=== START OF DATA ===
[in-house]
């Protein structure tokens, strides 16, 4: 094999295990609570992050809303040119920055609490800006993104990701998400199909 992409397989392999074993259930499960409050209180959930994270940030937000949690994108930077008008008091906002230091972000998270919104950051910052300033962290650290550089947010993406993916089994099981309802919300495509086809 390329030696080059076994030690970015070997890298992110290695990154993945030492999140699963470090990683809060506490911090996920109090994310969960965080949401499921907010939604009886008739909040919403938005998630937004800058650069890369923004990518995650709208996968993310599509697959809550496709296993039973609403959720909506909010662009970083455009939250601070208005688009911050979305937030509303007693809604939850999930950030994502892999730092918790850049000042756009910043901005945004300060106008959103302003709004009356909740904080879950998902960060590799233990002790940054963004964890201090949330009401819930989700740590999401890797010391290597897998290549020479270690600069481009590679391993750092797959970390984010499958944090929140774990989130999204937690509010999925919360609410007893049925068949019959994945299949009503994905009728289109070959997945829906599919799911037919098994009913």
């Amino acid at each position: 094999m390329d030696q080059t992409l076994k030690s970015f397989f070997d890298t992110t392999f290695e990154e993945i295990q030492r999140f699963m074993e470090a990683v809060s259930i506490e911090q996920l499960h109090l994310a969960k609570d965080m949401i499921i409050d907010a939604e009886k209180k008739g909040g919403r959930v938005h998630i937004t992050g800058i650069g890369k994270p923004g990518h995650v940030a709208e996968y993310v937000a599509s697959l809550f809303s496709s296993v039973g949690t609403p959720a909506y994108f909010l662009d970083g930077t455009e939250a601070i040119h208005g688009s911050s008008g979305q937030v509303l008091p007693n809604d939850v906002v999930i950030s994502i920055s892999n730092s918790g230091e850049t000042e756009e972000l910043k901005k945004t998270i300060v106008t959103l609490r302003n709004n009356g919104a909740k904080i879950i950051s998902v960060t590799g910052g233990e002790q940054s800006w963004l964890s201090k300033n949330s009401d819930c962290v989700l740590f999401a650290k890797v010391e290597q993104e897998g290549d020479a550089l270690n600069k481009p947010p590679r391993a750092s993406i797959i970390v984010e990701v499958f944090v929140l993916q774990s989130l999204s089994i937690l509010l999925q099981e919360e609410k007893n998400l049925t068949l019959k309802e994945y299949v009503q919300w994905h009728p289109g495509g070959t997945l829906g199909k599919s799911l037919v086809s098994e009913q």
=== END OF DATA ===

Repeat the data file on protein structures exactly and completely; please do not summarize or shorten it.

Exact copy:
[in-house]
């Protein structure tokens, strides 16, 4: 094999295990609570992050809303040119920055609490800006993104990701998400199909 992409397989392999074993259930499960409050209180959930994270940030937000949690994108930077008008008091906002230091972000998270919104950051910052300033962290650290550089947010993406993916089994099981309802919300495509086809 390329030696080059076994030690970015070997890298992110290695990154993945030492999140699963470090990683809060506490911090996920109090994310969960965080949401499921907010939604009886008739909040919403938005998630937004800058650069890369923004990518995650709208996968993310599509697959809550496709296993039973609403959720909506909010662009970083455009939250601070208005688009911050979305937030509303007693809604939850999930950030994502892999730092918790850049000042756009910043901005945004300060106008959103302003709004009356909740904080879950998902960060590799233990002790940054963004964890201090949330009401819930989700740590999401890797010391290597897998290549020479270690600069481009590679391993750092797959970390984010499958944090929140774990989130999204937690509010999925919360609410007893049925068949019959994945299949009503994905009728289109070959997945829906599919799911037919098994009913």
């Amino acid at each position: 094999m390329d030696q080059t992409l076994k030690s970015f397989f070997d890298t992110t392999f290695e990154e993945i295990q030492r999140f699963m074993e470090a990683v809060s259930i506490e911090q996920l499960h109090l994310a969960k609570d965080m949401i499921i409050d907010a939604e009886k209180k008739g909040g919403r959930v938005h998630i937004t992050g800058i650069g890369k994270p923004g990518h995650v940030a709208e996968y993310v937000a599509s697959l809550f809303s496709s296993v039973g949690t609403p959720a909506y994108f909010l662009d970083g930077t455009e939250a601070i040119h208005g688009s911050s008008g979305q937030v509303l008091p007693n809604d939850v906002v999930i950030s994502i920055s892999n730092s918790g230091e850049t000042e756009e972000l910043k901005k945004t998270i300060v106008t959103l609490r302003n709004n009356g919104a909740k904080i879950i950051s998902v960060t590799g910052g233990e002790q940054s800006w963004l964890s201090k300033n949330s009401d819930c962290v989700l740590f999401a650290k890797v010391e290597q993104e897998g290549d020479a550089l270690n600069k481009p947010p590679r391993a750092s993406i797959i970390v984010e990701v499958f944090v929140l993916q774990s989130l999204s089994i937690l509010l999925q099981e919360e609410k007893n998400l049925t068949l019959k309802e994945y299949v009503q919300w994905h009728p289109g495509g070959t997945l829906g199909k599919s799911l037919v086809s098994e009913q």